Lucia Fantini, legendary singer and widow of Aldo, whose village restaurant was her personal stage, secretly helps her son’s resistance movement by smuggling arms in shopping bags. Unfortunately, her son takes matters into his own hands and blows up a German tank, thus also bringing his mother under suspicion.
Enter an American undercover operative, a tall, angular woman named Annmarie who was a professional golfer in peacetime. Disguised as a nun, she alerts Lucia to the danger of returning to her home. But the dangers are nearer than anyone thinks, and Lucia and her friends are inadvertently bombed by the U.S., causing Lucia a head wound that gives her quest to find her son a dreamlike, surreal quality.
It is the strange relationship of Lucia and Annmarie that provides the true crux of the story. Annmarie, on the surface so different from Lucia, becomes her means of finding her way back to herself in the midst of the chaos of war.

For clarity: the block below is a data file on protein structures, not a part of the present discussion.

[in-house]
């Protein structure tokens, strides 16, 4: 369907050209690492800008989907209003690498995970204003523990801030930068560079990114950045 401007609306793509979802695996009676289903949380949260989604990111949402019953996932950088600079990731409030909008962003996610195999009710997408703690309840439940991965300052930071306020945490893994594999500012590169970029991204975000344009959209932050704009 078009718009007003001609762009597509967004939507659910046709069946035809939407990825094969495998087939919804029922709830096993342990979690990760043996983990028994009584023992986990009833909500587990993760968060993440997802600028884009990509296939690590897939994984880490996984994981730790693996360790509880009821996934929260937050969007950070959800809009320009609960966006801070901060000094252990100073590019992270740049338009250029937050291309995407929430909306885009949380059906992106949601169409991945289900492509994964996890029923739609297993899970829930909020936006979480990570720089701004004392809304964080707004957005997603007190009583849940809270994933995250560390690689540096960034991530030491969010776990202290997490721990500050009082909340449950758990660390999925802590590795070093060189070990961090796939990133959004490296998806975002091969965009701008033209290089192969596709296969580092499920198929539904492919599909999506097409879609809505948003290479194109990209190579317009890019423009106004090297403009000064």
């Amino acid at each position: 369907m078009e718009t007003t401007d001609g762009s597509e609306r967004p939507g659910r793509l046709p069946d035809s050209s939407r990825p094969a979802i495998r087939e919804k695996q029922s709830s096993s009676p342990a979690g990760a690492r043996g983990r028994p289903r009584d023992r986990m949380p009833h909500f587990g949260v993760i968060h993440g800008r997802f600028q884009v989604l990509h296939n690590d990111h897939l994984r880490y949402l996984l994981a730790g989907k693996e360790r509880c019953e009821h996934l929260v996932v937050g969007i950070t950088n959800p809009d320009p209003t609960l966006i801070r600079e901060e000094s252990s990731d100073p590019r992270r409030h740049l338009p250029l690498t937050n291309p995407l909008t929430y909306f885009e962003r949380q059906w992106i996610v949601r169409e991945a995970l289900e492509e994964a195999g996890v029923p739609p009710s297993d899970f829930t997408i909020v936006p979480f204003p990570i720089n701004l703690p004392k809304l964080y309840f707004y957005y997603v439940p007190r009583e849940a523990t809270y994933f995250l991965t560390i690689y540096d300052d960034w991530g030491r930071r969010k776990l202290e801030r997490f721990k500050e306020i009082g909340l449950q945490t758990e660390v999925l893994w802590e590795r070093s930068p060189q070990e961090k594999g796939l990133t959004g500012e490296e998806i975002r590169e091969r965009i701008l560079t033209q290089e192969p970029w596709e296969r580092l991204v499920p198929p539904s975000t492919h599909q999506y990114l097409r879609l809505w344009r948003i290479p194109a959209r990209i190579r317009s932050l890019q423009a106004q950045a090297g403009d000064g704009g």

Cooney populates her fictional world with colorful and varied characters, but occasionally she overindulges by making them a little too obviously Italianate and melodramatic—perhaps intentionally operatic. She most successfully gives Lucia a distinctive voice in all senses, complete with delirious conversations with the three great Italian opera composers, Rossini, Verdi and Puccini. The story is well constructed and draws one through, but the reader’s sympathy is at times attenuated by scenes that start out amusing or engaging and then continue for too long.
Nonetheless, Lambrusco provides a glimpse of a part of World War II with which many Americans are unfamiliar, and believably illustrates the degree to which opera is part of the fabric of everyday life in war-torn Italy, either by its presence or its absence.